Election polls, medical studies, and even the creation of artificial intelligence have one thing in common: they use a sample of the available data to get the job done. This week’s Occupy Math will look at several examples of ways that badly designed sets of samples can result in bad outcomes (ranging from unfortunate to deadly). Occupy Math has already posted on a closely related area – picking a benchmark point – and the classic example of a benchmark chosen to obscure the truth is choosing 1998, a very hot year, as the starting point for measuring increase in global temperature. Sampling bias is different from selecting a benchmark point, because you are picking a large number of data, not just one point.
Polls that try to predict the outcome of an election call people on the telephone. Since it is possible to get a lot of information about where a person lives from the number on their land-line, polling organizations can avoid geographic and economic bias. They do this after the very harsh lesson in which the Chicago Tribune had a headline awarding the Truman/Dewey election to the loser.
The problem was that rich people were pro-Dewey and far more likely to have telephones in 1948.
It would nice to think that polling organizations could avoid making this mistake again but that turns out to be too much to hope for. The younger a person is, the more likely they are to have a cellphone but no land-line. That means that Obama’s solid victory in 2012 was under-predicted by a number of polling organizations because they only called land-lines. The organization 538 did much better than other organizations by using more sophisticated statistics – which compensated for many known biases in the sampling. Contemplate for a minute the effect of biasing any sort of poll or study against soliciting the input of younger people.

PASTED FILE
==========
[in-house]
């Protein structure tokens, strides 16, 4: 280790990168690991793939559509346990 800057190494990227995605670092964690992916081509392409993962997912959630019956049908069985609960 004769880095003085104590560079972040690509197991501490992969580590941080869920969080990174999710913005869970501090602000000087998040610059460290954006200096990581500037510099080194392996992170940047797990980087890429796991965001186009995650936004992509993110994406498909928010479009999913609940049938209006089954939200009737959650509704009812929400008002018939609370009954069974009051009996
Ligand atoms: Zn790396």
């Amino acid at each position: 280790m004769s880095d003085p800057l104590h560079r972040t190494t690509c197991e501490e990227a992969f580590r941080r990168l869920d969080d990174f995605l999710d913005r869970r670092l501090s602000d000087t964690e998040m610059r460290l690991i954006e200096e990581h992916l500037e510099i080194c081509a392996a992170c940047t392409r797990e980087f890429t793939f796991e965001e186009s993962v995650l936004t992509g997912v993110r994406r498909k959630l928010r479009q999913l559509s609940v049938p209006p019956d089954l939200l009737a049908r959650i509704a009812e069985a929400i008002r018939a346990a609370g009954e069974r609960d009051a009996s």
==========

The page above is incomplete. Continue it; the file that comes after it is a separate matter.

How can sampling bias be deadly?
The biggest sampling bias in the history of science is leaving women out of most medical studies. An earlier Occupy Math looked at this issue. Women (and female mice and rats) are left out of studies because, if they became pregnant, the massive systemic changes would mess up the studies. This is not only completely bogus given modern analysis techniques, but it has deadly effects. It masks, for example, the fact that women have a different set of symptoms when having a heart attack. Being sent home with a prescription for a sedative to help you with your anxiety when you are actually having a heart attack fits Occupy Math’s definition of deadly.
Bias of a different sort appears in the treatment of black patients with cancer. The linked study looked at a physician’s treatment of their black patients and also independently measured their degree of racial prejudice. Not only did the black patients of racially biased physicians receive inferior care, this bias will show up in the statistics about blacks with cancer as a set of inferior outcomes, which in turn affects treatment.
Accurate data on minorities is critical because they sometimes have different reactions to medications and treatments.